Te Anau & Milford Sound
4th May 2013 17:34
Te Anau was where I'd originally intended to go simply for easy access to Milford Sound – which I'll get to later. But happily I found out it's also home to a glowworm cave. I'd spent hours trying to plan a route around the country which would take me through Waitomo – which is where another well known glowworm cave is located – only to find with the type of coach pass I had, the additional ticket there would have been extortionately expensive. I wrote it off as just one of those things I wouldn't be able to do on this particular trip.
I had no idea at the time about the one in Te Anau. Luckily I had enough time after arriving on the coach that day to go on one of their evening tours, before moving on the following morning. It all worked out very well!
To get to the cave, you have to go for a short boat ride across Lake Te Anau, which was a nice enough experience in itself, especially at the time I went which was just around sunset – very pleasant views.
Unfortunately there the photographs end – as cameras were prohibited inside the cave itself. This is because the flash can upset the glowworms, to the point where they refuse to work anymore and go on strike, extinguishing their glowing butts. You'll just have to take my word for it, when I tell you it's quite a magical experience looking up at a cave ceiling and seeing thousands of glowing "stars" instead of black nothingness.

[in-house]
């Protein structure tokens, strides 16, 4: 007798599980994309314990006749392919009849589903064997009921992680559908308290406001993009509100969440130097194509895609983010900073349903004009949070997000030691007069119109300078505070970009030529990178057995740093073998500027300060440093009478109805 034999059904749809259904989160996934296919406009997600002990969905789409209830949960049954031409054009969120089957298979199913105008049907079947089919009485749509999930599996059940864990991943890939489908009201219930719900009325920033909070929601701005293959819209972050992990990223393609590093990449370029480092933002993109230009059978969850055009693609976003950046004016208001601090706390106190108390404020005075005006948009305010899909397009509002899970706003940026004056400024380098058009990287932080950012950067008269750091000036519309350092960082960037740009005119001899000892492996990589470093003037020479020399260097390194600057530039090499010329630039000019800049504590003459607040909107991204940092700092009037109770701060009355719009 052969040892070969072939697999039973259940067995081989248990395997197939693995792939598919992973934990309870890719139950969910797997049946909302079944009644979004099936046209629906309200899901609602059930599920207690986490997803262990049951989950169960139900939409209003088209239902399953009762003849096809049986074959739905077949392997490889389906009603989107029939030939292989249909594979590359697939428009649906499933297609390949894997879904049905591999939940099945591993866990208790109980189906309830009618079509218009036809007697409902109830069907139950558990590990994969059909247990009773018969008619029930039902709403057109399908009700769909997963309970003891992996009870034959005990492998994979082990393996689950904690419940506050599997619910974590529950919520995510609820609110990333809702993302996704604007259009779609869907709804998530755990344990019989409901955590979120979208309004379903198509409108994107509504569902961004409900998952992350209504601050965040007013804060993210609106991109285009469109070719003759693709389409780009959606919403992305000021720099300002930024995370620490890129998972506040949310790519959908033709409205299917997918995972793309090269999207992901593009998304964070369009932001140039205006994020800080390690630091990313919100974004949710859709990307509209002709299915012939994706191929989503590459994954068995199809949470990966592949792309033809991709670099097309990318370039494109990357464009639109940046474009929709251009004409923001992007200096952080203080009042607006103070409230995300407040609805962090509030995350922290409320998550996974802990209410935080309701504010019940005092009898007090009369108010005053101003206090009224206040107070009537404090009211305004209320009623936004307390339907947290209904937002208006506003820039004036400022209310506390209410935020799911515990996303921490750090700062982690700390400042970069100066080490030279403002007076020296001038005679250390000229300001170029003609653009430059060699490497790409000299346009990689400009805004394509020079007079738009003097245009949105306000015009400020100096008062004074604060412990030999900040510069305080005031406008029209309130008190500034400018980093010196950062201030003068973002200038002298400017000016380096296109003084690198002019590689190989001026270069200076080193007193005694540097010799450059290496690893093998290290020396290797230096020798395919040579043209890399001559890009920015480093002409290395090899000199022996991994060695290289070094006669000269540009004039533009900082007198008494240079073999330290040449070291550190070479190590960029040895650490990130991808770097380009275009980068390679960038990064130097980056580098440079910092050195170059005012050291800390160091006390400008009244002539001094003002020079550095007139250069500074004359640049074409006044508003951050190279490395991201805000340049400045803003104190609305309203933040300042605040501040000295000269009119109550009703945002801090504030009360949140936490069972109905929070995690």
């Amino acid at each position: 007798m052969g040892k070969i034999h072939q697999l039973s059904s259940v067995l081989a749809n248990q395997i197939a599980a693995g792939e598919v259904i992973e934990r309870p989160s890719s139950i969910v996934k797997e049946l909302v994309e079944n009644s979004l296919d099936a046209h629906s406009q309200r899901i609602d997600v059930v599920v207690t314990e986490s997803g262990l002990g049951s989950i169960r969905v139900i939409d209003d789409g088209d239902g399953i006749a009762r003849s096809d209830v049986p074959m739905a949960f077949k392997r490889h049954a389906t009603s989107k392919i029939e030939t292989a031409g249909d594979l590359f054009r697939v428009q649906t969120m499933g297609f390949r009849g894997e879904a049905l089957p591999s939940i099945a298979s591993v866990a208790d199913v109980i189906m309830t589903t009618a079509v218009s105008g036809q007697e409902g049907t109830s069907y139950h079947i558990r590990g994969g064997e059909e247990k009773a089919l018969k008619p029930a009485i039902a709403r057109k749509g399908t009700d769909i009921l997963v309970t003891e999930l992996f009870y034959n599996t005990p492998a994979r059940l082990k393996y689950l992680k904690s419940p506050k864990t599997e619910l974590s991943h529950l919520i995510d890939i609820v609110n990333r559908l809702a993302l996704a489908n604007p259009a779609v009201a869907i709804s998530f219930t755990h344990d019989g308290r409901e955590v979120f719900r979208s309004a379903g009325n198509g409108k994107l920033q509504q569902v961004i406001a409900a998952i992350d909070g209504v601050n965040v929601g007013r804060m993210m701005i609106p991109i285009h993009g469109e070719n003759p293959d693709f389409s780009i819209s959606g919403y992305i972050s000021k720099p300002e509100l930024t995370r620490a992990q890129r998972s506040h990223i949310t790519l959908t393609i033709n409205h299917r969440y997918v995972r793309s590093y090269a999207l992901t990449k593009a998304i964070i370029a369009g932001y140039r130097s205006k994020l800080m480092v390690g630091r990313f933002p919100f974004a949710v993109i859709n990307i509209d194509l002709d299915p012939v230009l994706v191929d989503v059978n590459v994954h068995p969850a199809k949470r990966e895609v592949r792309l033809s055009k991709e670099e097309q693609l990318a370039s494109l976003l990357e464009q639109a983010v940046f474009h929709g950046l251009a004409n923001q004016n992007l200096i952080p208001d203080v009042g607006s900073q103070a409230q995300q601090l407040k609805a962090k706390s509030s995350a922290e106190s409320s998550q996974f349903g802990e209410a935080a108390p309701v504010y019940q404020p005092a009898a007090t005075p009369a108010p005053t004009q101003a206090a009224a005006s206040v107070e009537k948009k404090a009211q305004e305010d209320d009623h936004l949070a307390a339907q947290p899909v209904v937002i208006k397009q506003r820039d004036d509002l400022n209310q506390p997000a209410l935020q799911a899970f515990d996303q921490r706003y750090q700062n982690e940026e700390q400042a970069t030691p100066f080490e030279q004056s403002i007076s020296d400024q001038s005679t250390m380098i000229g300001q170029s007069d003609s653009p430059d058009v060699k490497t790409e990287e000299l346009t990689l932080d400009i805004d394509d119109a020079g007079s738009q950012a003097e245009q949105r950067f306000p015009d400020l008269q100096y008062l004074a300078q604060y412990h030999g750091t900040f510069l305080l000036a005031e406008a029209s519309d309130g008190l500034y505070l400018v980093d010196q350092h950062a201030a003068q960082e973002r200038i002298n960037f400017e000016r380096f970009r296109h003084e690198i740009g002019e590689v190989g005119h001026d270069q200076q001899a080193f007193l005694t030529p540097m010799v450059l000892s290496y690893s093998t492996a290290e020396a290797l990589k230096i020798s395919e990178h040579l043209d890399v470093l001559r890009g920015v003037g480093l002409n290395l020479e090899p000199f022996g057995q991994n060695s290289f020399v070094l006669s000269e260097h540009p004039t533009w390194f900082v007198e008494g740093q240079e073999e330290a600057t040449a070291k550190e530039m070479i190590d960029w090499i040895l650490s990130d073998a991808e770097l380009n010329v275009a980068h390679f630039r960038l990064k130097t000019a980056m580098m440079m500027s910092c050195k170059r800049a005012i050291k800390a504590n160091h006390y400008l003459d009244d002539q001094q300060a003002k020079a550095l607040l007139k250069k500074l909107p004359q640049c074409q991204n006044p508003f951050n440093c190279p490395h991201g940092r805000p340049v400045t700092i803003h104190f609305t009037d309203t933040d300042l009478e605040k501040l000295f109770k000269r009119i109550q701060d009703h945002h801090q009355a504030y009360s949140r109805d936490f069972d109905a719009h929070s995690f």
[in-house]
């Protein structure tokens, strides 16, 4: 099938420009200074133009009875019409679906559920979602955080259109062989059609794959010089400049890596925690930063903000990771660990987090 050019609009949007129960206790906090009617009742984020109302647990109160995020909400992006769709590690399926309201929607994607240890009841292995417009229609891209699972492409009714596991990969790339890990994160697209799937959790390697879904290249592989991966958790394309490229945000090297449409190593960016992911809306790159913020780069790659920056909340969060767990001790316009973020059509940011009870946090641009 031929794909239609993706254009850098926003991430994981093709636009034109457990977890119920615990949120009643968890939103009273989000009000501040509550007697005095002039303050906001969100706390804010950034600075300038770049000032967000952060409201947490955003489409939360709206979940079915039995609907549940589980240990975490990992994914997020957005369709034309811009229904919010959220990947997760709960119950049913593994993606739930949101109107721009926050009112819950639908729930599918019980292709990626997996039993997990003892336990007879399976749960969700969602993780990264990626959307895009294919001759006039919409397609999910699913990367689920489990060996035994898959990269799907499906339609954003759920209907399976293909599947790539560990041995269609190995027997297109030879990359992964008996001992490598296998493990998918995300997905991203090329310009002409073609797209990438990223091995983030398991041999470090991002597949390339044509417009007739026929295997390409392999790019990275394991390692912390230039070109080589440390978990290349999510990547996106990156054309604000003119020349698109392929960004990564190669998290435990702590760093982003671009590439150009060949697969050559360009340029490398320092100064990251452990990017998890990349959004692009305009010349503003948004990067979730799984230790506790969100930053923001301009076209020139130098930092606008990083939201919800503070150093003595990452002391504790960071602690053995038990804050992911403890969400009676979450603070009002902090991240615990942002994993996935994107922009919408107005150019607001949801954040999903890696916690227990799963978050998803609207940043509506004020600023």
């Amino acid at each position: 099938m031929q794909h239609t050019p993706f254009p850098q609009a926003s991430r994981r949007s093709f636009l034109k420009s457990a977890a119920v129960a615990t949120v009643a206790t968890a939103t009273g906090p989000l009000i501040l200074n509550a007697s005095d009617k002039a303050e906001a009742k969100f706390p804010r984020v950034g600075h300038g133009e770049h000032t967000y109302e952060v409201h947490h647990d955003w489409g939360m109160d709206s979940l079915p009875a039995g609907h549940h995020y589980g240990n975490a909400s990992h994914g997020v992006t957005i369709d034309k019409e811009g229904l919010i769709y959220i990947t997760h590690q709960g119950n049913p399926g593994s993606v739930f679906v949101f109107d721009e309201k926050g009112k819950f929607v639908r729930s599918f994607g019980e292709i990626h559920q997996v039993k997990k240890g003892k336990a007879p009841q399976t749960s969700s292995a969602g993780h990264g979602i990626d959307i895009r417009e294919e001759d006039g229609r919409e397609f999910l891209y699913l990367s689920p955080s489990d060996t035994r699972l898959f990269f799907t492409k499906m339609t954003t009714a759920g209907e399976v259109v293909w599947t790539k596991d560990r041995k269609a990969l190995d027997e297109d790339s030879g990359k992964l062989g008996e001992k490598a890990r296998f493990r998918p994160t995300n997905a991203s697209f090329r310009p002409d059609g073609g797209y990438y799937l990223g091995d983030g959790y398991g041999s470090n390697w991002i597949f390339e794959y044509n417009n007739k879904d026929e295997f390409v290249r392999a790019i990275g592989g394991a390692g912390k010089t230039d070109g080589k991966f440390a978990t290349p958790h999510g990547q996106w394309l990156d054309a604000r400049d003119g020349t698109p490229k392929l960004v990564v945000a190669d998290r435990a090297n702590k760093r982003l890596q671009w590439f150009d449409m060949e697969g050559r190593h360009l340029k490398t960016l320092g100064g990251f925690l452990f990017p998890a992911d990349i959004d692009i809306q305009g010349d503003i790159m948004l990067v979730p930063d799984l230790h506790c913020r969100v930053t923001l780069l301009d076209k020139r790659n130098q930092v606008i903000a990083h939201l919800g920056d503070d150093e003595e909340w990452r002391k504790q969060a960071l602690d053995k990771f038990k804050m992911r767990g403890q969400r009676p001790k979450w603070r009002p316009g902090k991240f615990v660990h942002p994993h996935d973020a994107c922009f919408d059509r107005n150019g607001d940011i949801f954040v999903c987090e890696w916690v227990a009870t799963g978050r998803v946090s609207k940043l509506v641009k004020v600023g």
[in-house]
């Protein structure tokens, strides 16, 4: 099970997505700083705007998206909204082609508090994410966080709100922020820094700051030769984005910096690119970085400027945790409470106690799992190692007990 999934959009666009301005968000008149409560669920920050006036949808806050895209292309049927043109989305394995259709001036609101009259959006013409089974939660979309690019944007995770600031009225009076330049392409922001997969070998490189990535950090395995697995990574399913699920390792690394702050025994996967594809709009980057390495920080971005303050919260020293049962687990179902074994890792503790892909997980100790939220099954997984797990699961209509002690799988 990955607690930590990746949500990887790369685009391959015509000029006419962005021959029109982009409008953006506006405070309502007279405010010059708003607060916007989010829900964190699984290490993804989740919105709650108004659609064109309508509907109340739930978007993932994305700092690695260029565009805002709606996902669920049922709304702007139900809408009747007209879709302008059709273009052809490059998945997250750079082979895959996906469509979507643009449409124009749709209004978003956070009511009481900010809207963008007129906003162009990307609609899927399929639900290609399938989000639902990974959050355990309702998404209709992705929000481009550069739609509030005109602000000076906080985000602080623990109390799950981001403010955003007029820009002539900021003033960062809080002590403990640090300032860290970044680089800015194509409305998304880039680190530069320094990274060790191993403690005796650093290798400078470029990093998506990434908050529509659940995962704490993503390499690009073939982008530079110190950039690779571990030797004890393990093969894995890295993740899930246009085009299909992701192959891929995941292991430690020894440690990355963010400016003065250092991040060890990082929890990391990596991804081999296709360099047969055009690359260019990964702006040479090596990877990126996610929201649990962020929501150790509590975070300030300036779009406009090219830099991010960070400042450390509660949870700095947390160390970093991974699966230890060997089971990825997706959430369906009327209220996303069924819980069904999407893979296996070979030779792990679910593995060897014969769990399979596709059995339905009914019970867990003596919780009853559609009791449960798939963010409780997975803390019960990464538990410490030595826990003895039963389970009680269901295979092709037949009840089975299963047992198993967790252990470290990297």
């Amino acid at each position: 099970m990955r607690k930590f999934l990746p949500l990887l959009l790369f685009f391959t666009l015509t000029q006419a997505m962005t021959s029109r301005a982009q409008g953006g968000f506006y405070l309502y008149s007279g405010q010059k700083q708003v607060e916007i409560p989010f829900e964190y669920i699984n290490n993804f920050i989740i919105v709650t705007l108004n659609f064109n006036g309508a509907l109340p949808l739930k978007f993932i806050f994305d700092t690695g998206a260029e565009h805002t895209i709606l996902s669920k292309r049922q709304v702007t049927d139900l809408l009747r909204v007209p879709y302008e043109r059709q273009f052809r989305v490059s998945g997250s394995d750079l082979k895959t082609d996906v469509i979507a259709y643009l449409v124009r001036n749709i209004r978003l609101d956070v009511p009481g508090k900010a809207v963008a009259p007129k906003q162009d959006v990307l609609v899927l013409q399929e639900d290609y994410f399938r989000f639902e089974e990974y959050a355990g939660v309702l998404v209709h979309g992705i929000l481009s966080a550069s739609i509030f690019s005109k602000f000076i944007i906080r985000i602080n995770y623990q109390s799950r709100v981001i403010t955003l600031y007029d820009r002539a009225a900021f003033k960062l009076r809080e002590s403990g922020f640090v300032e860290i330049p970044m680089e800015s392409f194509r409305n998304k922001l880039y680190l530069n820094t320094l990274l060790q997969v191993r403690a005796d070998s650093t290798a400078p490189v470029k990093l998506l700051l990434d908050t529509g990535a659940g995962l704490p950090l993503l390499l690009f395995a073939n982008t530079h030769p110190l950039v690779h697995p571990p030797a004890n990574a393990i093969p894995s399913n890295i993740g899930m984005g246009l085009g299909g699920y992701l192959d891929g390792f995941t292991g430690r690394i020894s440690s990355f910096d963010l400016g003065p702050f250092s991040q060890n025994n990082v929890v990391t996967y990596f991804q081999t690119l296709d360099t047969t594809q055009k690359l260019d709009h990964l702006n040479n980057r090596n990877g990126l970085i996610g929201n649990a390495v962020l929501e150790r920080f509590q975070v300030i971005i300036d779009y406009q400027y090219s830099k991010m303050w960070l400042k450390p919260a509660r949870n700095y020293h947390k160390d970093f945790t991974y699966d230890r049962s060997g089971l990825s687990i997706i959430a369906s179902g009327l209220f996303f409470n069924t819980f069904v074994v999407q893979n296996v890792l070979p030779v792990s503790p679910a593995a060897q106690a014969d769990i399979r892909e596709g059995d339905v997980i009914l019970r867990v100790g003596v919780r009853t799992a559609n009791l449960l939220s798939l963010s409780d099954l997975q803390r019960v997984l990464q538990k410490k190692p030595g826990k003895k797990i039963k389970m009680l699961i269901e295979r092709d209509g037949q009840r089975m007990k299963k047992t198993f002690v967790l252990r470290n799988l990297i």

The first bit of the cave was really showcasing the stream running through it, at quite some force – with a short waterfall dropping as it flowed out to the lake beyond. Oh – they also proudly mentioned the first stalagtite found in the cave, and aged it around 400 years old. You could barely see it! I honestly could have squished it between my fingers and that would have been that. It really should get a move on... people are paying good money! There are a few glowworms in that section but not many, and you can't really see them as this part is well lit artificially. After walking slowly through this section on a manmade walkway to accommodate the tourists, you reach a small boat just big enough for the tour group you're in. After boarding, you're steered by the guide (using a stick along the bottom – no engine) in complete darkness on a dead still lake through the "Glowworm Grotto". You're asked to remain silent to contribute to the atmosphere (we actually heard a naughty group up ahead being shushed!), and as you slowly glide across the water you can see thousands upon thousands of tiny lights glowing on the ceiling in the darkness. It really is almost like looking up and seeing stars shining brightly in the night sky. Apparently some people are moved to tears... I didn't quite get to that stage, but it was pretty cool nonetheless.